1Thing: Stop Bagging Your Leaves

There's a better way for your lawn and the enviroment

November 2, 2018

Do you look out the windows at your back yard and see nothing but piles of leaves you’ll need to rake, bag and drag out to the curb?  Start looking at them another way.  Save yourself some backbreaking work and do something that will make your yard a healthier, greener space. 

You know that neighbor.  They’re out there every day making sure to scoop up any loose leaf that falls.  All those lawn bags?  They’re sitting in the landfill instead of actually doing the natural thing: helping make your lawn healthy. There are actually some cities that ban grass clippings from landfills because they’re too beneficial to waste! 

There is a better way. Mulch all those leaves with your lawnmower. A mulching mower (yes, different from your regular mower and more on that below) shreds those leaves and your grass clippings, evenly spreading them back on the lawn. 

What good does that do?  

For starters, it’s a terrific natural fertilizer for your yard. Mulch can help feed the bacteria in the soil under your lawn that makes it healthy. It also provides water-conserving shade for the grass. And maybe the best part? It can help control weeds - reducing them by as much as 100% according to a study by Michigan State University

Are you concerned about what the neighbors will think, or insist upon a “spotless lawn”?  Don’t worry. The brown bits and grass left behind is shredded to the point that it should filter through the grass and disappear from sight. And, considering how quickly Minnesota snow seems to arrive, you likely won't see it for long.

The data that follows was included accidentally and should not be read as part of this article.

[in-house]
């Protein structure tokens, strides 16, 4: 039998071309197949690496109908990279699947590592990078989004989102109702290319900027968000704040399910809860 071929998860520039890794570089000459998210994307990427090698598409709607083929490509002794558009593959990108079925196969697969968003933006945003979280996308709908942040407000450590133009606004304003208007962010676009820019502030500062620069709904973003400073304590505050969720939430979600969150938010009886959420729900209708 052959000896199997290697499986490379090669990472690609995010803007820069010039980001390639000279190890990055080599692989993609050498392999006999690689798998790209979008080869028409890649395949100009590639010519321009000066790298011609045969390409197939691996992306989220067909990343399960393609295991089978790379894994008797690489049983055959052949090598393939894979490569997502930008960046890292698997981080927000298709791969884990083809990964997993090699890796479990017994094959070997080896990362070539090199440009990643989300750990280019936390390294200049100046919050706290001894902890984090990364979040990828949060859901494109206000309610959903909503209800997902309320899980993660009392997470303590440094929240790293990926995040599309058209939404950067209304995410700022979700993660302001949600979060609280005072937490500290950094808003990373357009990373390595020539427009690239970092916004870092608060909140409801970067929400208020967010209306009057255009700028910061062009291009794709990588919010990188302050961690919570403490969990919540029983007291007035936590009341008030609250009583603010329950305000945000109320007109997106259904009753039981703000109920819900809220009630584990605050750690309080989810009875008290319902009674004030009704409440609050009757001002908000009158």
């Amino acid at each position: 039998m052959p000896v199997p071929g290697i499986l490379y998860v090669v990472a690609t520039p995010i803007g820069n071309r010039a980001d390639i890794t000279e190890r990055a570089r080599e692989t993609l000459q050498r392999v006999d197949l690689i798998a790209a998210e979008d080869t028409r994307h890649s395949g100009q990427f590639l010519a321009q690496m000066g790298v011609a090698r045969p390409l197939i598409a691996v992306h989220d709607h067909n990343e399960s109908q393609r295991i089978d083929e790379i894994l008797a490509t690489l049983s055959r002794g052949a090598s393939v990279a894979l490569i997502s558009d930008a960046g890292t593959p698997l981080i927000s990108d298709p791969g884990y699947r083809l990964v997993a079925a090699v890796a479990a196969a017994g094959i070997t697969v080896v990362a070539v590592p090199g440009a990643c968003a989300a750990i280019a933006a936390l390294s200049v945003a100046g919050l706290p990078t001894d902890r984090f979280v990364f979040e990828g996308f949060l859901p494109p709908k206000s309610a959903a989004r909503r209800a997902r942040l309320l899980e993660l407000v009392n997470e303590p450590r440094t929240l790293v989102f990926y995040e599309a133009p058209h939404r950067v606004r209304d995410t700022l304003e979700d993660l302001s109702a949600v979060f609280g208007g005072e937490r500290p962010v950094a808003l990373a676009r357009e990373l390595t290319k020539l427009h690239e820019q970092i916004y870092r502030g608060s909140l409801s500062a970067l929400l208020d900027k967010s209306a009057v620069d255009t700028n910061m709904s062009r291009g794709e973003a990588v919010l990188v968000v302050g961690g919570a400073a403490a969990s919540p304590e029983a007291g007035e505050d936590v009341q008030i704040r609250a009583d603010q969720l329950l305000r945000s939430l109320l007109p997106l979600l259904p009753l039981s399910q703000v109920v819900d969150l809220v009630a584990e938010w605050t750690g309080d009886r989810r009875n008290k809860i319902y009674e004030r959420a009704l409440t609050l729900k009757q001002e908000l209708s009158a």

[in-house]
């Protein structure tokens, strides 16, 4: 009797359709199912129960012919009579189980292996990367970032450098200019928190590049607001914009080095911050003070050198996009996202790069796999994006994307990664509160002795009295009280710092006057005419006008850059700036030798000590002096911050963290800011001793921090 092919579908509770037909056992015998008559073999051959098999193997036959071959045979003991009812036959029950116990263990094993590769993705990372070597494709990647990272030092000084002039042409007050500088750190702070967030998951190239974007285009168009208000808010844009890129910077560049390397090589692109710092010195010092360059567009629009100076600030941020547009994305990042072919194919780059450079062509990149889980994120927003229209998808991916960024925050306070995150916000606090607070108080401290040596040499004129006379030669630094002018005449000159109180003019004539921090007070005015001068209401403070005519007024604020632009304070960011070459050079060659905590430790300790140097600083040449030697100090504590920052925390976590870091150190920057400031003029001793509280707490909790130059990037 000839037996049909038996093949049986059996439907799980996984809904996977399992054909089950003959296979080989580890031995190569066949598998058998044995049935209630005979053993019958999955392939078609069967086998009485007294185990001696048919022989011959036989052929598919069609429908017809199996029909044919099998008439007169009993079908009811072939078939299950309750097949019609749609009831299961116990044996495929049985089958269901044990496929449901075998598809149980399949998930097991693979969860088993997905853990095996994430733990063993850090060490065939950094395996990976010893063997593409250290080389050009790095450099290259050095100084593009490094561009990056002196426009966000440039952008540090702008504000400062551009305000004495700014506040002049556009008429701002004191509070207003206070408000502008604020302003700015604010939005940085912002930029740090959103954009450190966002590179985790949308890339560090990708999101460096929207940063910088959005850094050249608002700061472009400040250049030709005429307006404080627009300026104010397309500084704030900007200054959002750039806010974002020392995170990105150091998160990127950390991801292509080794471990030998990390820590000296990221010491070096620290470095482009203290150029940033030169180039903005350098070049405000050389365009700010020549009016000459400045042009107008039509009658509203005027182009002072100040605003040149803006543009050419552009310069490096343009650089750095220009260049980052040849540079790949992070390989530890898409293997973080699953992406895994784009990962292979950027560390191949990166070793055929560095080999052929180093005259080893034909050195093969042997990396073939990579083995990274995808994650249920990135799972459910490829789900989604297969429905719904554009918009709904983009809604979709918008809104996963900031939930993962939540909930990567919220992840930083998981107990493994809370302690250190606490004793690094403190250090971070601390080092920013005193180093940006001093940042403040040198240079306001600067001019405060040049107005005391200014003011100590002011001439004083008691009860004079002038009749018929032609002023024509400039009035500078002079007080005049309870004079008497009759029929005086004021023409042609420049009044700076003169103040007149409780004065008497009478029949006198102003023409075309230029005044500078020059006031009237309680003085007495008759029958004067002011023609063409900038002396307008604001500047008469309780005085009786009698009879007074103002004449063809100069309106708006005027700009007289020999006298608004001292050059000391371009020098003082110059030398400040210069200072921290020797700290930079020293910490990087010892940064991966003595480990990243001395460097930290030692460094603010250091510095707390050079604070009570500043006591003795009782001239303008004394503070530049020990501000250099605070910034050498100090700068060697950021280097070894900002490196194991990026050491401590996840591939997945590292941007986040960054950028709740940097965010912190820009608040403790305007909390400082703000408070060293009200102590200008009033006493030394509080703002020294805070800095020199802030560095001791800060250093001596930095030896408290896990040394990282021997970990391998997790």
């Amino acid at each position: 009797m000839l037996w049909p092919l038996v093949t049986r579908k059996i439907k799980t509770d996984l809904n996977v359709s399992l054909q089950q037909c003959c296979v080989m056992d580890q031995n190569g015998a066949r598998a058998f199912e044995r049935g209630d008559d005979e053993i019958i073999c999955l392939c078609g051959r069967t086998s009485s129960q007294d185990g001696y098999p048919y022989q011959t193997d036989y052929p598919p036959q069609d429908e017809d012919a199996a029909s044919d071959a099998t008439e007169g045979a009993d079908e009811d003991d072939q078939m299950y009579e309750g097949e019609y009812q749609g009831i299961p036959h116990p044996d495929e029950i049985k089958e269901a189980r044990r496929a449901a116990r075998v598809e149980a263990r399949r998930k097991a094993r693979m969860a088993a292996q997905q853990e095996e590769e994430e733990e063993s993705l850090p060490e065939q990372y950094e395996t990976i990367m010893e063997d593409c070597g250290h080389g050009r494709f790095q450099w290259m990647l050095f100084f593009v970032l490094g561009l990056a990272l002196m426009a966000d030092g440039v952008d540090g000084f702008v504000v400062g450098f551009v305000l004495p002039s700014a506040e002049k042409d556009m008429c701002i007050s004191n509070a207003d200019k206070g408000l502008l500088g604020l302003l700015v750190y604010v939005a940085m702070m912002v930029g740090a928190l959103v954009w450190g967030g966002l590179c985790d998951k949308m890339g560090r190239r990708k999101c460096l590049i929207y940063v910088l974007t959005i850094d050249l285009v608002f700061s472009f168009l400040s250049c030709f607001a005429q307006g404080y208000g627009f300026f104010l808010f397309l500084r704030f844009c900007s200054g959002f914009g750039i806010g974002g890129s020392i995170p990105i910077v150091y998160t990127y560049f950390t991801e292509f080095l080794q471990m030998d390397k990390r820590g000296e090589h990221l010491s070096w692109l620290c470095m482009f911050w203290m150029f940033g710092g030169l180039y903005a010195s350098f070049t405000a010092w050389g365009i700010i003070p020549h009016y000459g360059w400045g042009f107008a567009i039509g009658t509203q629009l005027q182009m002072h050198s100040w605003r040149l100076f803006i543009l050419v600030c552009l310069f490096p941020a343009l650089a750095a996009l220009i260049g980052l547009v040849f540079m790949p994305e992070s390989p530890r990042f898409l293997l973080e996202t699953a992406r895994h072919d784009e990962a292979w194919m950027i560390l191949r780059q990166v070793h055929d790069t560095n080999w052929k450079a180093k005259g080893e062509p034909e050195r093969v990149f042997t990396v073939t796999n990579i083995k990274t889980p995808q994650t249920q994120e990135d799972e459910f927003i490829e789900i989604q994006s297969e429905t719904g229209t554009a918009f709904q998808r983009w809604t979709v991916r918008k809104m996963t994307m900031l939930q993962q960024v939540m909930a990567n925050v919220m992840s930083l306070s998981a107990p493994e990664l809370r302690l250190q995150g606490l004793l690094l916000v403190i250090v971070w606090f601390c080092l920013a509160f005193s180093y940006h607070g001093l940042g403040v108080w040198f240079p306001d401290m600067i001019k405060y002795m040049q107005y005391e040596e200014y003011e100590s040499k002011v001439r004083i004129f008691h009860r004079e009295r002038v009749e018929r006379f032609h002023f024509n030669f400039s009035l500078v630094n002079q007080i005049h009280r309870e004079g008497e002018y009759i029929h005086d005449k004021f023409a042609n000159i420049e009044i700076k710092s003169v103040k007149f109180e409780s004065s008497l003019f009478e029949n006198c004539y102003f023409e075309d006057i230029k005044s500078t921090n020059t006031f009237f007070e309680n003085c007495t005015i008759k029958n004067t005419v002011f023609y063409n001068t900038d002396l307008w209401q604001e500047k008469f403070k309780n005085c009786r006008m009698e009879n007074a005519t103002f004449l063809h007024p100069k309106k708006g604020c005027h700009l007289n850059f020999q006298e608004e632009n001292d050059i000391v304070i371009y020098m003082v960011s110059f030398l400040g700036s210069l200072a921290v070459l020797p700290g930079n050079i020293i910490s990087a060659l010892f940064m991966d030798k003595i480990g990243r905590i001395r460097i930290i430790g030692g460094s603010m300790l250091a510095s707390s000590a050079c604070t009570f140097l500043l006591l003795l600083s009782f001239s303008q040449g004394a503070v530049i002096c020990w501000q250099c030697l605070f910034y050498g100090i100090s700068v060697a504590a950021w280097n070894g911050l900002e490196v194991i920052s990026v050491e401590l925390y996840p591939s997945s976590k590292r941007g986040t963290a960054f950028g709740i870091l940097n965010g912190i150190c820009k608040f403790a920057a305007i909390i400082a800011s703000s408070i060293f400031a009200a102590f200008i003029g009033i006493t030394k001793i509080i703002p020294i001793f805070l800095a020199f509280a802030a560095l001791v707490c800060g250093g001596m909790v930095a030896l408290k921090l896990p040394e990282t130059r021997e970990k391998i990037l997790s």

Another great use is saving the mulch (using a bag system) and spreading it on your flower or vegetable garden. By the time you’re ready to plant in spring, the mulch will have melted right into your soil providing great fertilizer for the growing season. It’s also ideal for your compost (you have a compost bin, right?). 

What is a mulch mower?  Can you use your regular old push mower? 

A mulch mower is designed with a high deck, and is shaped so that the blade spins leaves and grass more than once as it cuts them into small pieces. You change the mower to it’s highest setting, remove any attached bag, and then mow the leaves and grass so that it all remains on the lawn. If you don’t have a mulching mower, you can buy a mulching blade form a hardware store for your traditional mower. Mulching blades have special serrated edges that shred the leaves. Even though a blade doesn't work as effectively as specially-designed mulching mowers because it can't re-circulate the leaves, it’s better than nothing. 

The optimum time to mulch is when you can still see some grass poking through the leaves. Depending on your lawn, you may have to do it more than once a week to keep up with the leaves. Still, that’s a lot better than having to rake the whole lawn! 

Experts recommend spreading the mulch in the fall rather than waiting until spring. If you don’t give it the winter to decompose, the process of biodegrading can compete with grass, plants, vegetables and flowers for nutrients just when those organisms need it most. 

In the end, you’ll save time and you’ll save money. It’s faster and easier than raking. You’ll help cover the areas of your lawn where dandelions and crabgrass can germinate, and you’ll reduce the need to add harmful chemicals to your lawn. 

It’s just 1Thing, and the benefits go far beyond saving your landfill from a yard’s worth of leaves!